Reflexology is Not Just a Foot Massage

reflexology foot massage

What Is the Difference Between Reflexology and a Foot Massage?

When most people hear the term “reflexology,” they think of a foot massage. After all, from a distance, the two types of healing appear to be almost the same: they involve the manipulation of the foot to provide relief for a variety of pains.

See the videos demonstrating both at the end of the post.

However, unlike a foot massage, which seeks primarily to treat muscle aches and pains, reflexology is a part of the movement that seeks to tap into the body’s natural forces to provide relief for tension, circulation, and even disease prevention or cure. It can also be used for other parts of the body, including the hands and ears.

Many people have used reflexology in the past without even realizing it.  A common “old wives tale” cure for a headache is to pinch the web of skin between the forefinger and thumb. This practice, which many people rely on for relief, has its origins in reflexology.

What is Reflexology?

The underlying philosophy of reflexology is connected to many types of Asian healing methods dealing with the bodies natural energies, or Qi.

Like acupuncture and acupressure, reflexology is based on the premise that there are certain trigger points in the body that can help to stimulate organs, organ systems, and nerves. When done correctly, this should relieve stress and reduce pain in systems not directly connected to the feet or hands.

Because reflexology is so closely affiliated with acupressure, its origins go back thousands of years to ancient Chinese practices. Different types of pressure point massage can also be traced back to Japan and Egypt, though it is believed that modern reflexology is mostly Chinese in origin. It was introduced to the United States in the early twentieth century, though it hasn’t gained popularity until the last twenty years or so.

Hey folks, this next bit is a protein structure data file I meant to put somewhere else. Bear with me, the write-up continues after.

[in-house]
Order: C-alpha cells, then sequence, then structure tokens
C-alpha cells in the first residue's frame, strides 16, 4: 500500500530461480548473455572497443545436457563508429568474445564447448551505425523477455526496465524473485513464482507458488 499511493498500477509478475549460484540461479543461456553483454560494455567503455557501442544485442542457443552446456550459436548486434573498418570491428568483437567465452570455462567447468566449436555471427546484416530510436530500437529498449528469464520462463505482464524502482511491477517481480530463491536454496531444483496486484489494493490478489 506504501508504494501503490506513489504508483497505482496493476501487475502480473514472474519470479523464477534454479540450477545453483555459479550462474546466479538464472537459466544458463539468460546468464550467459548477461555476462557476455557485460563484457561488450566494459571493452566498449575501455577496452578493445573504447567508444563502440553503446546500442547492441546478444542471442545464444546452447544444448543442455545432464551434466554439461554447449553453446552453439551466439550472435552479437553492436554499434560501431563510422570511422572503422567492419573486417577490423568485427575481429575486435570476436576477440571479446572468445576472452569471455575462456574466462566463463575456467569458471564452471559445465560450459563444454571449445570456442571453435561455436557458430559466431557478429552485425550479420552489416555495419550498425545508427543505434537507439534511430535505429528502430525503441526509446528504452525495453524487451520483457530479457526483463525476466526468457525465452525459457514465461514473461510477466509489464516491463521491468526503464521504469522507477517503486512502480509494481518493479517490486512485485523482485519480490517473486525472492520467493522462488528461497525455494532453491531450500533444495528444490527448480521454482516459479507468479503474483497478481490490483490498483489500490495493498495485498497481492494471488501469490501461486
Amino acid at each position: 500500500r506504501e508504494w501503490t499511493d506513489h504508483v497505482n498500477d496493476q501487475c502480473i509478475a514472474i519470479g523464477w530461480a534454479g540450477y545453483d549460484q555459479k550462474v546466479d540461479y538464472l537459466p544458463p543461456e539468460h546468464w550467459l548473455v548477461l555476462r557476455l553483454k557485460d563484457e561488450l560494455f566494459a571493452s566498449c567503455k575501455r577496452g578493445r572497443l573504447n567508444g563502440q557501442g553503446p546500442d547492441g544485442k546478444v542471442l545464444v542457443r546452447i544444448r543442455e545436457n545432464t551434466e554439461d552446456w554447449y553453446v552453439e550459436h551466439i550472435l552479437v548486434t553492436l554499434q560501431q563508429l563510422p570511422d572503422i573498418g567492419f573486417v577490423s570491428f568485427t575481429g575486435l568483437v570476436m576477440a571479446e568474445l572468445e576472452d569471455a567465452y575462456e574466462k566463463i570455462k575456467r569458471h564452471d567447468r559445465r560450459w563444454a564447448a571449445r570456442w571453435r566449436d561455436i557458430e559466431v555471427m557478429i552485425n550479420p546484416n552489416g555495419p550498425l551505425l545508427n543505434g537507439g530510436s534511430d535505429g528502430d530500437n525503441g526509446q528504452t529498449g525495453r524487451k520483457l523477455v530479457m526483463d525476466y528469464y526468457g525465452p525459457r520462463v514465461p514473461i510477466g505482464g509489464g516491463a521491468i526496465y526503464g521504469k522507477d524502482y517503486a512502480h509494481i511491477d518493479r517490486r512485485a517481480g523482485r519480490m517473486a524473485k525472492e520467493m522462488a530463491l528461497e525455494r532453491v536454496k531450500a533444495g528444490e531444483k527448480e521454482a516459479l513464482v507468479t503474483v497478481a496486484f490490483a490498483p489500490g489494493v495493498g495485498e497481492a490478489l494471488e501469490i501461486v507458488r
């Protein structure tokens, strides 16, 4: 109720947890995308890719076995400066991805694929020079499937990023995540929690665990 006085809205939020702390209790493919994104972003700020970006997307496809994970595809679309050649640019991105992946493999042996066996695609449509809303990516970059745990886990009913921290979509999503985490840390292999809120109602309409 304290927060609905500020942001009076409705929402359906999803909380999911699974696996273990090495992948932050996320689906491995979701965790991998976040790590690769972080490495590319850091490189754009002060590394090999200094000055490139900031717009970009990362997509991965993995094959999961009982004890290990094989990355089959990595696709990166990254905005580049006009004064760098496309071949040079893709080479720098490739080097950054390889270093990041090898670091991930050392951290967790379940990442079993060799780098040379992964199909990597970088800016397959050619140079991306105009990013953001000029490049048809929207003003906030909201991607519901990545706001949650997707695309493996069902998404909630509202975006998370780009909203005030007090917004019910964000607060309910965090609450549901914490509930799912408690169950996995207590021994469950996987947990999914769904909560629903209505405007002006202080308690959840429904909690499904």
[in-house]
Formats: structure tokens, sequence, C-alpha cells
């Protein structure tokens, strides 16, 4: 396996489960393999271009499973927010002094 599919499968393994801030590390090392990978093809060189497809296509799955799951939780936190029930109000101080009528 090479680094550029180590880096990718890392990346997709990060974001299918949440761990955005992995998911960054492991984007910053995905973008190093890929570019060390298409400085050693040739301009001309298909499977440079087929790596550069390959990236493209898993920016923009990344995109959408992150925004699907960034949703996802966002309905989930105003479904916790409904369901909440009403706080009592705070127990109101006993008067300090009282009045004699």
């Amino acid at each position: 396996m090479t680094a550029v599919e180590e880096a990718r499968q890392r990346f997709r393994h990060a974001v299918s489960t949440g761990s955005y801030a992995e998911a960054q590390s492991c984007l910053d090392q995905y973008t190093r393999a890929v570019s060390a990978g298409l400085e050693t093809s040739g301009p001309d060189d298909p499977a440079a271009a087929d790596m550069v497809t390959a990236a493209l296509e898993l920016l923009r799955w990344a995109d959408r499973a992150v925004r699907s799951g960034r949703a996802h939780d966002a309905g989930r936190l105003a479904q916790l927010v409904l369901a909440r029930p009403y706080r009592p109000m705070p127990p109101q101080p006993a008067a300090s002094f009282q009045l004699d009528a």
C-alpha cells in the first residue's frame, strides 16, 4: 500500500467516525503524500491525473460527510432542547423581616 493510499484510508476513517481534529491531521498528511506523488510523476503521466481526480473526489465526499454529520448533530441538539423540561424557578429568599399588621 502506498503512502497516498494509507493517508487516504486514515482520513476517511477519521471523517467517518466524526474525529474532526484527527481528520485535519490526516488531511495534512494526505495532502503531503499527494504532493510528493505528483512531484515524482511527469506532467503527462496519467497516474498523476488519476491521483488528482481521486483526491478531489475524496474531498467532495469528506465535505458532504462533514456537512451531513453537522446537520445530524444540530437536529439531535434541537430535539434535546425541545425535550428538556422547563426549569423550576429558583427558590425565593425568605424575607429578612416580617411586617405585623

How Does Reflexology Work?

Reflexology is based on the premise that the foot contains a series of pressure points that correspond with all the major body systems, including the skin, nervous system, musculoskeletal system, circulatory system, and lymphatic system. Using specialized movements of the hands, reflexologists are able to apply pressure and flex the foot to stimulate these systems.

The foundation of reflexology is based on the belief that there are energy zones (Qi) within the body that run from the head to the tips of the fingers and toes. Because they encompass the entire length of the body, they access all the organs and organ systems.

By manipulating certain zones of the feet and hands, the reflexologist is able to access the energies of any system he or she is targeting. In order to know which zones of the feet and hands to use, reflexology relies on a “map” or “chart” that demonstrates where the access points of the hands and feet are.

Even without the roots in Chinese alternative medicine and the use of Qi, this practice makes sense; after all, there are more nerve endings in the hands and feet than in almost any other part of the body.

Reflexology and Health

Reflexology isn’t an accepted medical practice by the whole of the medical community. Though few people contest the muscular benefits of a traditional foot massage, the use of reflexology to treat diseases and non-foot-related medical conditions remains controversial.

Critics cite no nationwide accreditation program and a lack of medical evidence as reasons against reflexology – especially since it can be practiced by professionals without proper training in the field. However, these critics fail to take into account the thousands of years of use by other cultures or the mountains of anecdotal evidence that lauds reflexology as a viable form of alternative medicine.

In most cases, reflexology is used for:

  • General stress relief
  • Restoring inner balance
  • Detoxification
  • Improved circulation
  • Immunological boost
  • Pain relief
  • Easing of symptoms related to other medical conditions
  • Relief from pregnancy and female-health-related conditions

Reflexology should not be used as a way to treat major medical conditions or to the exclusion of standardized Western medical care.

 What to Expect During a Reflexology Session

A reflexology session takes place in much the same setting that a traditional massage or foot massage might. Using specialty beds and an ambient atmosphere, the reflexologist ensures that the client is as comfortable and relaxed as possible.

Depending on the client, the clothes may remain on or they may be removed and replaced with a robe and bare feet. In most cases, the session is not painful, though there may be areas in the feet that require additional work. Most professionals recommend drinking plenty of fluids following a session to aid in the detoxification process.

 Basic Foot Massage Video

Basic Foot Reflexology Video



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  1. kathy says:

    where in washington state is a school for refexology

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